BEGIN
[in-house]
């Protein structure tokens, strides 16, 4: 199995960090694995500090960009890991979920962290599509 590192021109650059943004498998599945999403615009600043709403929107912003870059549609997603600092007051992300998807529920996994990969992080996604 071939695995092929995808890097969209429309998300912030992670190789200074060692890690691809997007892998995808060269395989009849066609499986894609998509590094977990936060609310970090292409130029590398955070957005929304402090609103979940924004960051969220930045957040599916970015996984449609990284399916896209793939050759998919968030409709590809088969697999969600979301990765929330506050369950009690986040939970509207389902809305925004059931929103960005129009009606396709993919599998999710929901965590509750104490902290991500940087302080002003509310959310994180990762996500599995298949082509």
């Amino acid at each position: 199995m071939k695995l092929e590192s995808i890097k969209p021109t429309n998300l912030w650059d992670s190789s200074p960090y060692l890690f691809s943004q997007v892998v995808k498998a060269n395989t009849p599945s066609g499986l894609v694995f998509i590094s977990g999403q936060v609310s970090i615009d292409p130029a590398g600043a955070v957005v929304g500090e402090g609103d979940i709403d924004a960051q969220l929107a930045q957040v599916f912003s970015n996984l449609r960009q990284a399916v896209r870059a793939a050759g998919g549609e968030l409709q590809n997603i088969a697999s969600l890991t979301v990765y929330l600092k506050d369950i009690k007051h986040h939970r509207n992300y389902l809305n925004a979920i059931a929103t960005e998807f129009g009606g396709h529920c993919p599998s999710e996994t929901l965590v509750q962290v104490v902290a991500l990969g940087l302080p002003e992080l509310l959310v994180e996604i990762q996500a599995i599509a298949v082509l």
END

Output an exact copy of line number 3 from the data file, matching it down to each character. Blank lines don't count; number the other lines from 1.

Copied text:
């Amino acid at each position: 199995m071939k695995l092929e590192s995808i890097k969209p021109t429309n998300l912030w650059d992670s190789s200074p960090y060692l890690f691809s943004q997007v892998v995808k498998a060269n395989t009849p599945s066609g499986l894609v694995f998509i590094s977990g999403q936060v609310s970090i615009d292409p130029a590398g600043a955070v957005v929304g500090e402090g609103d979940i709403d924004a960051q969220l929107a930045q957040v599916f912003s970015n996984l449609r960009q990284a399916v896209r870059a793939a050759g998919g549609e968030l409709q590809n997603i088969a697999s969600l890991t979301v990765y929330l600092k506050d369950i009690k007051h986040h939970r509207n992300y389902l809305n925004a979920i059931a929103t960005e998807f129009g009606g396709h529920c993919p599998s999710e996994t929901l965590v509750q962290v104490v902290a991500l990969g940087l302080p002003e992080l509310l959310v994180e996604i990762q996500a599995i599509a298949v082509l």